— Based on published media reports in Germany, General Motors' European Opel vehicles are equipped with illegal "defeat devices" used to fool official emissions test machines.
The German magazine Spiegel claims TÜV Nord, a German testing and certification company, found the defeat devices in Opel vehicles sold outside the U.S.
According to Spiegel, it's very similar to the Volkswagen scandal as Opel vehicles emit more nitrogen oxides than allowed by law. Spiegel specifically says the exhaust gas treatment in Opel cars cause emissions to be severely limited or completely turned off.
GM says it is doing what all automakers do, that is, taking advantage of legal loopholes which allow software to turn off exhaust treatment at certain temperatures to protect the catalytic converter from damage. Opel pointed to its Zafira diesel-powered vehicle as an example by saying exhaust treatment would be fully operational only in specific temperature ranges.
According to the German report, the emissions exhaust treatment is turned off when the vehicle travels faster than 90 mph, runs above 2,400 rpm and when the barometric pressure indicates an elevation above 2,700 feet.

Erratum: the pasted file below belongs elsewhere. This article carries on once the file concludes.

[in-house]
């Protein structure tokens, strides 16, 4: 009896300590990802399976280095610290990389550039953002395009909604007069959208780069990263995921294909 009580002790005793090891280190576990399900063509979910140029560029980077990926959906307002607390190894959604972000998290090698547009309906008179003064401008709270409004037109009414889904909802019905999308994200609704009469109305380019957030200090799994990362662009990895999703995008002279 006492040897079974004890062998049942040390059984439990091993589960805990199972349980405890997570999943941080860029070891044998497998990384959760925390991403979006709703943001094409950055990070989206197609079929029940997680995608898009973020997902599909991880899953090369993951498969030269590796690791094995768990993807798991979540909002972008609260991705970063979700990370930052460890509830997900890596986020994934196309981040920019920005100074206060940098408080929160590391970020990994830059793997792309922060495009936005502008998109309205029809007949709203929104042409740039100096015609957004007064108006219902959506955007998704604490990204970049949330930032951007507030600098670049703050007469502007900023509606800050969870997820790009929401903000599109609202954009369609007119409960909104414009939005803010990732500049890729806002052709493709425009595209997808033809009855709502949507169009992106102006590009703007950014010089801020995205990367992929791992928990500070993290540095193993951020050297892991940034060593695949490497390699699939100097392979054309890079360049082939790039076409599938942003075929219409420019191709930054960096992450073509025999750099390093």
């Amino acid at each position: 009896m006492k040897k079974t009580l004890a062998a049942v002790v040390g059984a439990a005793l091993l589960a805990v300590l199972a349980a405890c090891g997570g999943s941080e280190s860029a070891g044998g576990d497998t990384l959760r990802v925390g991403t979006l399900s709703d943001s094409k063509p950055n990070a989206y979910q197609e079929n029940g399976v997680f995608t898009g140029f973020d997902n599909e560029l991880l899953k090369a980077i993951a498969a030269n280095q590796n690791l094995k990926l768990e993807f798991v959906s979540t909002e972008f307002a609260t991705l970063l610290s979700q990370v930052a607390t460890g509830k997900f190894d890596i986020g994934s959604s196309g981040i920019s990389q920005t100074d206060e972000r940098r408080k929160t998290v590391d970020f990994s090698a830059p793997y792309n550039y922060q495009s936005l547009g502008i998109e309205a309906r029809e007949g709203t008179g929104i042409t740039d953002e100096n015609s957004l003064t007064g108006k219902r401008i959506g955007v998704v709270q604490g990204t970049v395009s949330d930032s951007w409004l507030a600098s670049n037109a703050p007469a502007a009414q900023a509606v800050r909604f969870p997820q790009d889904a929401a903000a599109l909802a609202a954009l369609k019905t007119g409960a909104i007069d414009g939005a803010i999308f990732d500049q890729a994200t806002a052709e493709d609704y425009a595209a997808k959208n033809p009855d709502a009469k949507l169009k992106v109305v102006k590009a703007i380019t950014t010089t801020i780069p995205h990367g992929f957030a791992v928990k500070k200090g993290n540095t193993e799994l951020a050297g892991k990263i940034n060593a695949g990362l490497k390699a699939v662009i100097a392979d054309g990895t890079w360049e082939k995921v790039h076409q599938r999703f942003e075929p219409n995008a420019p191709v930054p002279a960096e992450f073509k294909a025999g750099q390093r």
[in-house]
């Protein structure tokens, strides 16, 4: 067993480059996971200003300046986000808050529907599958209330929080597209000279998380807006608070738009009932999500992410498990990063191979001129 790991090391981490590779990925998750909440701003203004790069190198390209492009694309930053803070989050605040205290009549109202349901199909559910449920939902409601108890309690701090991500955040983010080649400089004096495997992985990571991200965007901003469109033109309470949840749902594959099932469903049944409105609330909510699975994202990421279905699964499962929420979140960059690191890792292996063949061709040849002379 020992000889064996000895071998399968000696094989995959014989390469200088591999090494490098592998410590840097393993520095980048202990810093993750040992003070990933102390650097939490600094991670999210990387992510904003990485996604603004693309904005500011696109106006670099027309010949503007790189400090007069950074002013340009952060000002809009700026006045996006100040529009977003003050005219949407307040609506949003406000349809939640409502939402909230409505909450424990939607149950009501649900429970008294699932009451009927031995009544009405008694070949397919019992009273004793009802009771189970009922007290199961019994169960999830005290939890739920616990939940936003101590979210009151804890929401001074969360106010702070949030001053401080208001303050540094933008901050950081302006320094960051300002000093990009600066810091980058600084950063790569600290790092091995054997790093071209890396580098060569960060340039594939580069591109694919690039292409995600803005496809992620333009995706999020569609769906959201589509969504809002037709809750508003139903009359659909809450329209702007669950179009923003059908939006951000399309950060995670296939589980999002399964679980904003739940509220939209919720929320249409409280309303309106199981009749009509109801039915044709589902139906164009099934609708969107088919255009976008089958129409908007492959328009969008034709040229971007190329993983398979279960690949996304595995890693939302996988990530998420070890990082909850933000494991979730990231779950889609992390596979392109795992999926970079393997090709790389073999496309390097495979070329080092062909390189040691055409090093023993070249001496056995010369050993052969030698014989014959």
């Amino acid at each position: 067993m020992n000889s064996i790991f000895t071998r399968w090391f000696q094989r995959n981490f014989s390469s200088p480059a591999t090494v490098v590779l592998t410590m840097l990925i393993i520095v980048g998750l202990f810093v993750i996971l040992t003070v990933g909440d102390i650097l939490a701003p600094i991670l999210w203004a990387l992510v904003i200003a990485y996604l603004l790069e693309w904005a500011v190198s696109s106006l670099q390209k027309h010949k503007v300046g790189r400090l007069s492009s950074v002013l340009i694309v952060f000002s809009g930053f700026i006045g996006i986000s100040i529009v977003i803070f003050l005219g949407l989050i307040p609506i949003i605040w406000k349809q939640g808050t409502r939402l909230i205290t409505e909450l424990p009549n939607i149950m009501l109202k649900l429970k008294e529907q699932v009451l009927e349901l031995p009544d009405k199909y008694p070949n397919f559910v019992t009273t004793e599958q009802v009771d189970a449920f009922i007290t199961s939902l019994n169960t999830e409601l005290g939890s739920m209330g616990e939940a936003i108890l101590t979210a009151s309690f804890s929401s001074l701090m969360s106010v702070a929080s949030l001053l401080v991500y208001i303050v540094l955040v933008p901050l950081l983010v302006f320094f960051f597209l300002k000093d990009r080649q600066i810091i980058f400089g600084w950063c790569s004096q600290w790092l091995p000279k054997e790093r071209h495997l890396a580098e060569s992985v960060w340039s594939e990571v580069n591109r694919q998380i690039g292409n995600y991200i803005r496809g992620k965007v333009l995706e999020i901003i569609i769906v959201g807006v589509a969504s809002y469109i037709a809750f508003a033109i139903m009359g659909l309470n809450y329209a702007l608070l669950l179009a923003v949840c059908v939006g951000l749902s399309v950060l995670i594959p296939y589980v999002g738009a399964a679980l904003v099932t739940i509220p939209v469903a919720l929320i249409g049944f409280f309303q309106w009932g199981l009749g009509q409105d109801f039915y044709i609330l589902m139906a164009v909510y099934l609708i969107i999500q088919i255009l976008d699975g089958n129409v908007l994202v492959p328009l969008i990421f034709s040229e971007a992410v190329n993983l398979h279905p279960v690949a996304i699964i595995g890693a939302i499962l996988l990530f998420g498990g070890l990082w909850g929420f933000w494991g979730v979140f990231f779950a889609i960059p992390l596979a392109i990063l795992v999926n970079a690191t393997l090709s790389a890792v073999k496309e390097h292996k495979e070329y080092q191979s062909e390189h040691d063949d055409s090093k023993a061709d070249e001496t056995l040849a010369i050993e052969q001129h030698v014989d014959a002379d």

GM responded to the Spiegel story by saying Opel does "not deploy any software that recognizes whether a car is undergoing an exhaust emissions test."
The automaker goes on to reference various German tests that concluded Volkswagen was the only automaker found to use a defeat device and how Opel fully cooperated with German authorities. GM also says its software used on Opel vehicles was never designed to cheat or deceive emissions tests.
General Motors further said German media who released the information hadn't shared any alleged methods or protocols they used, something that doesn't allow the automaker to evaluate the claims. Additionally, GM says it doesn't believe the German media results are objective or founded on science.
Saying tailpipe emissions control systems are complicated, Opel says previous official tests clearly show the differences between emissions results from a lab-based setting compared to tests conducted during real-world driving. Current law includes results only for lab-based tests, but that will change in 2017 when real-world tests will be conducted.